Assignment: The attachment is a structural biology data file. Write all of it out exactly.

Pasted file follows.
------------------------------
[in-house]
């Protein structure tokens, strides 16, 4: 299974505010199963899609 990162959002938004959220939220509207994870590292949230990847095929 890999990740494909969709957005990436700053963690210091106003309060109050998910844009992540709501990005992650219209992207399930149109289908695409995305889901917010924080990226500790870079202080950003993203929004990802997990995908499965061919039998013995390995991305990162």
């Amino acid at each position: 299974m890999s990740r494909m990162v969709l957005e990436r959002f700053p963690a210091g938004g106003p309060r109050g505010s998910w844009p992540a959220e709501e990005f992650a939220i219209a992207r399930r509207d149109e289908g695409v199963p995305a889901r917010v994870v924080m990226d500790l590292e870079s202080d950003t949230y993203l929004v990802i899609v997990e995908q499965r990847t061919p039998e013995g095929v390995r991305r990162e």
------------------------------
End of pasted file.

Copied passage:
[in-house]
């Protein structure tokens, strides 16, 4: 299974505010199963899609 990162959002938004959220939220509207994870590292949230990847095929 890999990740494909969709957005990436700053963690210091106003309060109050998910844009992540709501990005992650219209992207399930149109289908695409995305889901917010924080990226500790870079202080950003993203929004990802997990995908499965061919039998013995390995991305990162």
């Amino acid at each position: 299974m890999s990740r494909m990162v969709l957005e990436r959002f700053p963690a210091g938004g106003p309060r109050g505010s998910w844009p992540a959220e709501e990005f992650a939220i219209a992207r399930r509207d149109e289908g695409v199963p995305a889901r917010v994870v924080m990226d500790l590292e870079s202080d950003t949230y993203l929004v990802i899609v997990e995908q499965r990847t061919p039998e013995g095929v390995r991305r990162e």